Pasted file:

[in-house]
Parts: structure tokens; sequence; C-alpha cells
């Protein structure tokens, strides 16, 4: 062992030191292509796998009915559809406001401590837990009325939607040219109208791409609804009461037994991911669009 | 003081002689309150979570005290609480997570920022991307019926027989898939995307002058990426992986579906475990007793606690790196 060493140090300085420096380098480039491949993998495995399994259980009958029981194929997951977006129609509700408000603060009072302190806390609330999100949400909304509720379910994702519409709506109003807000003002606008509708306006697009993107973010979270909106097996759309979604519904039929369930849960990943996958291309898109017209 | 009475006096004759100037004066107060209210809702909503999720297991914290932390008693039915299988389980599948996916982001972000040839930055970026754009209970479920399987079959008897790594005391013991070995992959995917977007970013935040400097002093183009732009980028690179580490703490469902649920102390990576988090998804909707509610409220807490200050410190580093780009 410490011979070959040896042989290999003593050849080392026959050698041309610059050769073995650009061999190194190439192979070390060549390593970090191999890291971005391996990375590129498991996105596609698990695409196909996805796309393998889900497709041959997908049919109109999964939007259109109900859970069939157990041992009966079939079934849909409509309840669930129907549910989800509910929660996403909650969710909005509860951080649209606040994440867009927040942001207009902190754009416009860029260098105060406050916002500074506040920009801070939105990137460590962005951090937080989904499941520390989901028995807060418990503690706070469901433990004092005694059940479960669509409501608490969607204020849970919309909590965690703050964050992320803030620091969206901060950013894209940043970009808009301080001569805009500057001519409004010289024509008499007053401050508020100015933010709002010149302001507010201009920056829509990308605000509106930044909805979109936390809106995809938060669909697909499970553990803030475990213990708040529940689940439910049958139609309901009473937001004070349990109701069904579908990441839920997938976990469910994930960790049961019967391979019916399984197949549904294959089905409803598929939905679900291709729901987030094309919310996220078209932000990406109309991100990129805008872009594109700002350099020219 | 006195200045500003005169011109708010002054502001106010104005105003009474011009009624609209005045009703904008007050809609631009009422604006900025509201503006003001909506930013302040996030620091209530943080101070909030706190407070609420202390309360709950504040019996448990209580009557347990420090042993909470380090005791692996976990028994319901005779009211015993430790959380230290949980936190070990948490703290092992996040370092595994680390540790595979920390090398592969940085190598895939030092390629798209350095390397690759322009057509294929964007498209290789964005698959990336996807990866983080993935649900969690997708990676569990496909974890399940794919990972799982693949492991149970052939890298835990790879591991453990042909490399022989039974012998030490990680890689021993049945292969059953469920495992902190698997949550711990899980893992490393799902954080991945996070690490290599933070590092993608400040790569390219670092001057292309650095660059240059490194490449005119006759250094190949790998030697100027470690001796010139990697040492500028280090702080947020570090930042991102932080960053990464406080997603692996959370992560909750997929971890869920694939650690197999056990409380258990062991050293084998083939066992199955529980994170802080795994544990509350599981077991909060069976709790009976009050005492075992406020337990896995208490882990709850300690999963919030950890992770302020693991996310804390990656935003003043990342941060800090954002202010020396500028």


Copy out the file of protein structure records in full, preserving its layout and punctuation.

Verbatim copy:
[in-house]
Parts: structure tokens; sequence; C-alpha cells
């Protein structure tokens, strides 16, 4: 062992030191292509796998009915559809406001401590837990009325939607040219109208791409609804009461037994991911669009 | 003081002689309150979570005290609480997570920022991307019926027989898939995307002058990426992986579906475990007793606690790196 060493140090300085420096380098480039491949993998495995399994259980009958029981194929997951977006129609509700408000603060009072302190806390609330999100949400909304509720379910994702519409709506109003807000003002606008509708306006697009993107973010979270909106097996759309979604519904039929369930849960990943996958291309898109017209 | 009475006096004759100037004066107060209210809702909503999720297991914290932390008693039915299988389980599948996916982001972000040839930055970026754009209970479920399987079959008897790594005391013991070995992959995917977007970013935040400097002093183009732009980028690179580490703490469902649920102390990576988090998804909707509610409220807490200050410190580093780009 410490011979070959040896042989290999003593050849080392026959050698041309610059050769073995650009061999190194190439192979070390060549390593970090191999890291971005391996990375590129498991996105596609698990695409196909996805796309393998889900497709041959997908049919109109999964939007259109109900859970069939157990041992009966079939079934849909409509309840669930129907549910989800509910929660996403909650969710909005509860951080649209606040994440867009927040942001207009902190754009416009860029260098105060406050916002500074506040920009801070939105990137460590962005951090937080989904499941520390989901028995807060418990503690706070469901433990004092005694059940479960669509409501608490969607204020849970919309909590965690703050964050992320803030620091969206901060950013894209940043970009808009301080001569805009500057001519409004010289024509008499007053401050508020100015933010709002010149302001507010201009920056829509990308605000509106930044909805979109936390809106995809938060669909697909499970553990803030475990213990708040529940689940439910049958139609309901009473937001004070349990109701069904579908990441839920997938976990469910994930960790049961019967391979019916399984197949549904294959089905409803598929939905679900291709729901987030094309919310996220078209932000990406109309991100990129805008872009594109700002350099020219 | 006195200045500003005169011109708010002054502001106010104005105003009474011009009624609209005045009703904008007050809609631009009422604006900025509201503006003001909506930013302040996030620091209530943080101070909030706190407070609420202390309360709950504040019996448990209580009557347990420090042993909470380090005791692996976990028994319901005779009211015993430790959380230290949980936190070990948490703290092992996040370092595994680390540790595979920390090398592969940085190598895939030092390629798209350095390397690759322009057509294929964007498209290789964005698959990336996807990866983080993935649900969690997708990676569990496909974890399940794919990972799982693949492991149970052939890298835990790879591991453990042909490399022989039974012998030490990680890689021993049945292969059953469920495992902190698997949550711990899980893992490393799902954080991945996070690490290599933070590092993608400040790569390219670092001057292309650095660059240059490194490449005119006759250094190949790998030697100027470690001796010139990697040492500028280090702080947020570090930042991102932080960053990464406080997603692996959370992560909750997929971890869920694939650690197999056990409380258990062991050293084998083939066992199955529980994170802080795994544990509350599981077991909060069976709790009976009050005492075992406020337990896995208490882990709850300690999963919030950890992770302020693991996310804390990656935003003043990342941060800090954002202010020396500028």